October 23, 2007
Lies, Damned Lies
Offseason Plans, NL East
This is the fourth of a six-part preview of the impending off-season. In
today's edition, we hop on the Acela and take a tour of the National League
Part I: AL Central
Part II: NL Central
Part III: AL West
2007 Record: 89-73, first place
2007 Attendance: 3.1 million, sixth in the NL
2007 Payroll: $89 million, 13th in MLB
Key Free Agents (2007): CF-R Aaron Rowand, 2B-R Tadahito Iguchi, INF-S Abraham Nunez, C-R Rod Barajas (club option declined), RHPs Freddy Garcia, Jon Lieber, Kyle Lohse, Antonio Alfonseca, and Jose Mesa, LHP J.C. Romero
Key Free Agents (2008): LF-R Pat Burrell, 1B/3B-R Wes Helms (club option), LHP Jamie Moyer, RHP Tom Gordon (club option)
Key Long-Term Commitments: 2B-L Chase Utley, $13.1M/year through 2013; RHP Brett Myers, $10.25M/year through 2009; SS-S Jimmy Rollins, $7.3M/year through 2010, plus 2011 club option; RHP Adam Eaton, $8.1M/year through 2009, plus 2010 club option
Key Ready-Now Youngsters: CF-L Michael Bourn, OF-R Jayson Werth, C-R Carlos Ruiz, RHP Carlos Carrasco
Needs: 1. 3B; 2. Two top SP; 3. Relief depth; 4. C, maybe
What They Should Do: Weak Buy. The Phillies are in a bit of an odd position. They have four superstar-caliber talents in Utley, Rollins, Cole Hamels, and Ryan Howard, all of whom should be under club control for at least the next four seasons. Beyond them, though, the roster is something of a blank slate; there are a lot of contracts coming off the books between this winter and next, and there are few high-impact players in the farm system. Fundamentally, a team with four superstars should be in a position to reach the World Series if they can be league-average everywhere else, and that's what the Phillies should aim for. That would probably mean letting Aaron Rowand go and not attempting to sign another center fielder, and making do with some combination of Shane Victorino, Jayson Werth, and Michael Bourn between center and right field. It also means being comfortable with Carlos Ruiz as your catcher. On the other hand, it would behoove Pat Gillick to increase his payroll by a net $10-$20 million, spending some of that on a solid third baseman and at least three decent pitchers between the rotation and the bullpen. Mike Lowell is the obvious target at the hot corner, and given what's out there on the market, the Phillies would probably be better served to re-convert Brett Myers to the starting rotation and aim for relief pitching instead. This would a pretty interesting fit for Alex Rodriguez, which might give the Phillies the best infield of all time.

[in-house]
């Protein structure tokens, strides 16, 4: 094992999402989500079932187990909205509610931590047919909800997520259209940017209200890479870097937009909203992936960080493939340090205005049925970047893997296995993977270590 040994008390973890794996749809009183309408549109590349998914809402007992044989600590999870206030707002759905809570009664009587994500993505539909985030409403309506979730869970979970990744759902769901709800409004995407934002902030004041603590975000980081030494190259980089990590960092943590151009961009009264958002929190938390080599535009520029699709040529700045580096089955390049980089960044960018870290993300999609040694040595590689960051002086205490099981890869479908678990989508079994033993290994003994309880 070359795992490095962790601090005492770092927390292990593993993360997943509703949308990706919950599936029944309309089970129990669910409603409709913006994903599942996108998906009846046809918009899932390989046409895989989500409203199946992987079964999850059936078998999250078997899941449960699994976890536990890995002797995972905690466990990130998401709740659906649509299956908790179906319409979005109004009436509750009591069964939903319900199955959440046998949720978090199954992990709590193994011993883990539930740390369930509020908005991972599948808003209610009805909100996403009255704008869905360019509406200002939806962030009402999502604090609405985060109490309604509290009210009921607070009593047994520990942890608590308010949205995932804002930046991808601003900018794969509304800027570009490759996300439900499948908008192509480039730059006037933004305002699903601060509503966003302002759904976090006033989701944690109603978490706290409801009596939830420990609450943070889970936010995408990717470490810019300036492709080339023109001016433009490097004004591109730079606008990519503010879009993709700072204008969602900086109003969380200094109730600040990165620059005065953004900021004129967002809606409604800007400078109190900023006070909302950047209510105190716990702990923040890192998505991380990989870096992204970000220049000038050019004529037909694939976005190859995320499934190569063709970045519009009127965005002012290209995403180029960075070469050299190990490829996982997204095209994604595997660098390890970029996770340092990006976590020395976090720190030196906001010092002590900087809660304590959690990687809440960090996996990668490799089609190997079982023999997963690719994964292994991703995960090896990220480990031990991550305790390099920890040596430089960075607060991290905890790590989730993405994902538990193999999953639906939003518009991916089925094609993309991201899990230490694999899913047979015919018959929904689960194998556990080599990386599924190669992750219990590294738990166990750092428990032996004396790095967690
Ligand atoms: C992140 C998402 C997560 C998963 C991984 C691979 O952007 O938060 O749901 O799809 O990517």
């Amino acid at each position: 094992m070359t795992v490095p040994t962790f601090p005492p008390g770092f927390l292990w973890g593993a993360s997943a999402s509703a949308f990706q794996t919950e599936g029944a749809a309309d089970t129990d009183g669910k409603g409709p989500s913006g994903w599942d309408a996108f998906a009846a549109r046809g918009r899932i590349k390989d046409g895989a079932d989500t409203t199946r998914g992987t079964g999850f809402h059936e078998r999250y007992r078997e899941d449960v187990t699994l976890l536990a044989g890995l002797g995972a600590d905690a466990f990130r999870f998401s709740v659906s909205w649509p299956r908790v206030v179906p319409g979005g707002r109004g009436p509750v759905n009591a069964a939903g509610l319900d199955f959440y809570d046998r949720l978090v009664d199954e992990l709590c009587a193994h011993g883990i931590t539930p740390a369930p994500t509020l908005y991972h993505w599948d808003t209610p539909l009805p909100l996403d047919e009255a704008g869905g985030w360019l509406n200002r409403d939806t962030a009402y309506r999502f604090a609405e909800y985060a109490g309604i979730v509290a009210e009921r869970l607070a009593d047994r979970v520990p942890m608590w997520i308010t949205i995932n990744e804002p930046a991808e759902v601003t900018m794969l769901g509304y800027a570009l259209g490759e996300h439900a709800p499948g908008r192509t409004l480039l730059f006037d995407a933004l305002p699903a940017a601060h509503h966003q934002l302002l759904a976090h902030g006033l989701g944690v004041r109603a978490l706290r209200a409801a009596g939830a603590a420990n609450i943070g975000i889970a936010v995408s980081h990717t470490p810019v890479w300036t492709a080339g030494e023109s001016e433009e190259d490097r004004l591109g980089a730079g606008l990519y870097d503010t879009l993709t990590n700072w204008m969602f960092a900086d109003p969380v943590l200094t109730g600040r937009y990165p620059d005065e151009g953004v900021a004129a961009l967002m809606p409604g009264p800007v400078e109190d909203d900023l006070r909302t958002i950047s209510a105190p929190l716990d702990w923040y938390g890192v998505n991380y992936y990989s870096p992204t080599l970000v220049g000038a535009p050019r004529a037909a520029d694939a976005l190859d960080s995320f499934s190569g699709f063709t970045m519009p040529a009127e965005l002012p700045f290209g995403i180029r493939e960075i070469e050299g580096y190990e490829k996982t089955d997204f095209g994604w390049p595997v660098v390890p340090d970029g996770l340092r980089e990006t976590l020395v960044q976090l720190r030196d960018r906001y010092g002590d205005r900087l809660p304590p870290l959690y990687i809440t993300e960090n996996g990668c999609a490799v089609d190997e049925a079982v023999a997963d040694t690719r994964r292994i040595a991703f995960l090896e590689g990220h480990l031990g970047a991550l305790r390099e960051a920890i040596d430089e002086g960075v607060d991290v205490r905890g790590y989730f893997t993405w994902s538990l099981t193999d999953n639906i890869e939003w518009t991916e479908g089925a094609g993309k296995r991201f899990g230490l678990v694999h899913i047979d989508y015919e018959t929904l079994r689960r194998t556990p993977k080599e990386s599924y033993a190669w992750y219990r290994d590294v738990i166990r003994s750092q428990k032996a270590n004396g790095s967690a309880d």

What They Will Do: Weak Buy. The writing is on the wall because the Phillies' needs are so obvious, and here's guessing that Pat Gillick
will read it.
New York Mets
2007 Record: 88-74, second place
2007 Attendance: 3.8 million, second in the NL
2007 Payroll: $115 million, third in MLB
Key Free Agents (2007): LHP Tom Glavine (player option), C-Rs Paul Lo Duca and Ramon Castro, 2B-S Luis Castillo, UT-S Jose Valentin, OF-R Moises Alou (club option), RF-L Shawn Green (club option)
Key Free Agents (2008): RHPs Pedro Martinez, Orlando Hernandez, and Guillermo Mota, LHP Oliver Perez, OF-L Endy Chavez, 1B-L Carlos Delgado (club option)
Key Long-Term Commitments: CF-S Carlos Beltran, $18.5M/year through 2011; LHP Billy Wagner, $10.5M/year through 2009, plus 2010 club option; 3B-R David Wright, $10.3M/year through 2012, plus 2013 club option; SS-S Jose Reyes, $6.25M/year through 2010, plus 2011 club option; LHP Scott Schoenweis, $3.6M/year through 2009
Key Ready-Now Youngsters: OF-Rs Lastings Milledge and Carlos Gomez, RHPs Mike Pelfrey, Phil Humber, and Ambiorix Burgos, 2B-S Ruben Gotay
Needs: 1. C; 2. SP; 3. 2B
What They Should Do: Weak Buy. Repeat after me: there is no need to panic. The Mets absolutely have to find themselves a catcher, since both Paul Lo Duca and Ramon Castro are free agents. They need to re-sign Moises Alou in left field, but not Shawn Green in right, instead leaving the job to Lastings Milledge. And they may need to sign or re-sign a second baseman, as Ruben Gotay might or might not be a capable regular. But none of those swaps should require a substantial increase in payroll, and the starting pitching isn't the disaster that it seems, since even assuming that Tom Glavine departs, Pedro Martinez has been resuscitated to take his place. Sure, it wouldn't hurt if the Mets increased their spending a little, giving the 3.8 million fans who turned out to Shea Stadium last year something to chew on. But with Citi Field set to open in 2009, it's more the talk radio jocks than the fans that need to be placated.
What They Will Do: Strong Buy. It's not like Omar Minaya needs many excuses to be aggressive, and he'll have several after the Mets' performance in September. Let's hope that youngsters like Milledge and Fernando Martinez aren't collateral damage.
2007 Record: 84-78, third place
2007 Attendance: 2.7 million, 10th in the NL
2007 Payroll: $87 million, 15th in MLB
Key Free Agents (2007): CF-R Andruw Jones, PH-R Julio Franco, RHP Octavio Dotel (player option)
Key Free Agents (2008): 1B-S Mark Teixeira, RHPs John Smoltz (club option), Rafael Soriano, and Oscar Villarreal, LHP Mike Hampton (club option), 3B-S Chipper Jones (vesting option), SS-R Edgar Renteria (club option)
Key Long-Term Commitments: RHP Tim Hudson, $13M/year through 2009, plus 2010 mutual option; C-L Brian McCann, $5.0M/year through 2012, plus 2013 club option
Key Ready-Now Youngsters: LHP Jo-Jo Reyes, MI-R Yunel Escobar, SS-R Brent Lillibridge, OF-L Brandon Jones
Needs: 1. CF; 2. two good SPs; 3. Relief depth